This allowed them to by-pass obtaining an EIS (environmental Impact Statement) Though they did have to complete an Environmental Checklist approved by the Department of Ecology. This check list analyzed the future impact of the proposed methane Co-Generation project up-grade and determined no significant negative environmental effects. After all using the methane to power the generators does in effect reduce air pollution.

*It reduces air pollution by burning the methane by-product as fuel to create electricity, instead of simply flaring the gas off to dispose of it that way. Even so every new construction project of this caliber that is involved with the emissions of greenhouse gases (in this case CO2, methane) must comply the provisions of the Clean Air Act and obtain an ORCAA permit.

RCW  Section/Title 70.94- 70.94.151

This Washington law outlines the requirements of the Clean Air Act adopted in 1968 . This is also the law that established ORCAA =Olympia Regional Clean Air Agency. This is the organizations that requires facilities like the LOTT Alliance which emit a higher amount of greenhouse gas than most buildings, to get an ORCAA permit before construction can begin. The ORCAA permit requires LOTT to test their emissions yearly, to ensure that the they do not surpass a certain amount of CO2, H2S, and siloxide, (methane ?) emissions.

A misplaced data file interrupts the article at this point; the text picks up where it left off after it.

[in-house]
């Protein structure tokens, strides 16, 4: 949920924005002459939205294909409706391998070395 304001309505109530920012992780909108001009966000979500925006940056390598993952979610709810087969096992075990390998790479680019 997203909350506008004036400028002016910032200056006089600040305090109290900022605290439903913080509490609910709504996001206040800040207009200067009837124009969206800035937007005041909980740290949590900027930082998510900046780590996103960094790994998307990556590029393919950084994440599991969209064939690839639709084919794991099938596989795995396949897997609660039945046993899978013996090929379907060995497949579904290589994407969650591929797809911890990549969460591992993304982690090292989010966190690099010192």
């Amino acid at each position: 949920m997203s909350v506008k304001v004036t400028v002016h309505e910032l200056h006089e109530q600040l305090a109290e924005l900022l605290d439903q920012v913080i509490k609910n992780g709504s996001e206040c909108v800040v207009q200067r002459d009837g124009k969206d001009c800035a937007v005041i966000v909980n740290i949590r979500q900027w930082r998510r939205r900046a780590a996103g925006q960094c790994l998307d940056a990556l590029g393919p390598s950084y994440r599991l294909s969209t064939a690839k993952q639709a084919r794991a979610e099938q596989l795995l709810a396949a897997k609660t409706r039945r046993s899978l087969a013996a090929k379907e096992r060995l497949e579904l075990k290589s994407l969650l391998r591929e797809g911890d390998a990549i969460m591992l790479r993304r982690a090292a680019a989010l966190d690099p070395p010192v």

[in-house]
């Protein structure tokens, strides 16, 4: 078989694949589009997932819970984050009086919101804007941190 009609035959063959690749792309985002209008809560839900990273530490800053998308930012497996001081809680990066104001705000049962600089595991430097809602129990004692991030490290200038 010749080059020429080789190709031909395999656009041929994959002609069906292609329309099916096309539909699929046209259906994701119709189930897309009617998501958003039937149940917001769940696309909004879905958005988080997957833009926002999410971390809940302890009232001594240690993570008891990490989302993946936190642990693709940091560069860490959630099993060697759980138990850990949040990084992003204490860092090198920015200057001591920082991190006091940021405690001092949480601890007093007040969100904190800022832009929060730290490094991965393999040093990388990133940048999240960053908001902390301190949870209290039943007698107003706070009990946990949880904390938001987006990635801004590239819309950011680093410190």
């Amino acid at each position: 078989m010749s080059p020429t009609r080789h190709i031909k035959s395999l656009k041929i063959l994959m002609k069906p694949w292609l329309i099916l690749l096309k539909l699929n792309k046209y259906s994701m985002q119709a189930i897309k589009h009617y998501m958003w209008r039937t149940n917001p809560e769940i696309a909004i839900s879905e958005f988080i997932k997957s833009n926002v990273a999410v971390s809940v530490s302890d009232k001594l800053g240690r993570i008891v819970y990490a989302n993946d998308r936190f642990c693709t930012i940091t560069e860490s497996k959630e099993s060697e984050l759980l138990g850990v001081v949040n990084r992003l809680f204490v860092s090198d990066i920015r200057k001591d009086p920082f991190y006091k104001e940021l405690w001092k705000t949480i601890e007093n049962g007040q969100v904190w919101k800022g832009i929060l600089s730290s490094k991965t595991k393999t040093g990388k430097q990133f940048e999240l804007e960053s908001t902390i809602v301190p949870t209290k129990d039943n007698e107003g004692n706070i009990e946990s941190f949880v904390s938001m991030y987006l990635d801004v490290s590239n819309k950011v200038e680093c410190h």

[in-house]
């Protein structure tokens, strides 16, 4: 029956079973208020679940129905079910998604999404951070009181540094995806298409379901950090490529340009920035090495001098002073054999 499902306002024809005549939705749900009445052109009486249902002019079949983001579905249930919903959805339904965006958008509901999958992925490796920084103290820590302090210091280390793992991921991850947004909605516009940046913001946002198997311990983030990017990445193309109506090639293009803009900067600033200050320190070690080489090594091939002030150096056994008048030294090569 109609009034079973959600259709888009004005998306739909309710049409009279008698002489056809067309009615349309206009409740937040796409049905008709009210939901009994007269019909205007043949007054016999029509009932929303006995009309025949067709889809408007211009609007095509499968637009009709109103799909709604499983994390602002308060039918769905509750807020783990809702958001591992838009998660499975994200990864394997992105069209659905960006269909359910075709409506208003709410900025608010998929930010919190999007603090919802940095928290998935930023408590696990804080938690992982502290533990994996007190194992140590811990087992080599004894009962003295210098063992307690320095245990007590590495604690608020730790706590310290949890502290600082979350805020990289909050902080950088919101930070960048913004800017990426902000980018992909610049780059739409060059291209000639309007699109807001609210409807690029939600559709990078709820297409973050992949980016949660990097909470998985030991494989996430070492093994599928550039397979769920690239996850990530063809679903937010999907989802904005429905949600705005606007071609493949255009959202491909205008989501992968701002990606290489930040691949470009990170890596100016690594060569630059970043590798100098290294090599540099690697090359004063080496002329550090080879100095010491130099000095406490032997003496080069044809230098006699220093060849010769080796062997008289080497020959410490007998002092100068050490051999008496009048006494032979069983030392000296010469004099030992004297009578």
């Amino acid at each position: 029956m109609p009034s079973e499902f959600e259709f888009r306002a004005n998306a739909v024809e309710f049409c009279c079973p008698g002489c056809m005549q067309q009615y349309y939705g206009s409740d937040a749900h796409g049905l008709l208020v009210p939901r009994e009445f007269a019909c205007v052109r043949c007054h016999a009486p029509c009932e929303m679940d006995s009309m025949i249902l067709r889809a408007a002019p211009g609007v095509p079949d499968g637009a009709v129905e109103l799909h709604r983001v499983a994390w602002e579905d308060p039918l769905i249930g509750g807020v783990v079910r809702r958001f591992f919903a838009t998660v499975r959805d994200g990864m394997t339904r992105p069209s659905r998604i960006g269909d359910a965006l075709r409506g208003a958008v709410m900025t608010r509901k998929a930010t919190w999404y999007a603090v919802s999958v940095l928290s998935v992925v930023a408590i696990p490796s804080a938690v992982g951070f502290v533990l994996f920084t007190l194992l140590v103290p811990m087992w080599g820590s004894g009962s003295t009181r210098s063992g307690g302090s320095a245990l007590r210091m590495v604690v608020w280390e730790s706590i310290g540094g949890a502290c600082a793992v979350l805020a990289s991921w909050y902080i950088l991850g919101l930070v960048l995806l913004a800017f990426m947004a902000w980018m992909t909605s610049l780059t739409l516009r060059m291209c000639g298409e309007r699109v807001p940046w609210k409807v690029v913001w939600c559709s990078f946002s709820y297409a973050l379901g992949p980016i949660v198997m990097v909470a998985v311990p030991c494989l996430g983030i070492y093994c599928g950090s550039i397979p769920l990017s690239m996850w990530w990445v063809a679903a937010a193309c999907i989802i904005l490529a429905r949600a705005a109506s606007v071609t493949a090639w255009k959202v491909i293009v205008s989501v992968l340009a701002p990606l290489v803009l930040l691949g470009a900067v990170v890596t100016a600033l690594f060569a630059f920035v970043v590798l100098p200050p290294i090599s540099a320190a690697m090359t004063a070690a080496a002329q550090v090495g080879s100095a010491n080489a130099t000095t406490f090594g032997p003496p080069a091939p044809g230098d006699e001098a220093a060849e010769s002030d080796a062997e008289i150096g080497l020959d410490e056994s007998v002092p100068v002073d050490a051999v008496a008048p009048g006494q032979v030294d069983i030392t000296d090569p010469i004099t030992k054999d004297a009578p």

nternational Building Code Chapter 27 Section 7

Emergency and Stand-by Power Systems

When LOTT asked to be hooked up to the grid PSE required that they meet this stipulation that would protect the rest of the power grid from receiving a power surge from the generators at LOTT if there where to be a large-scale grid failure. This code requires that LOTT have what is basically a massive breaker to stop electricity created by the generator from transferring into the grid if some type of massive failure was to happen in the Puget Sound Energy system at large.

Olympia Municipal Code Chapter 8.32 NOISE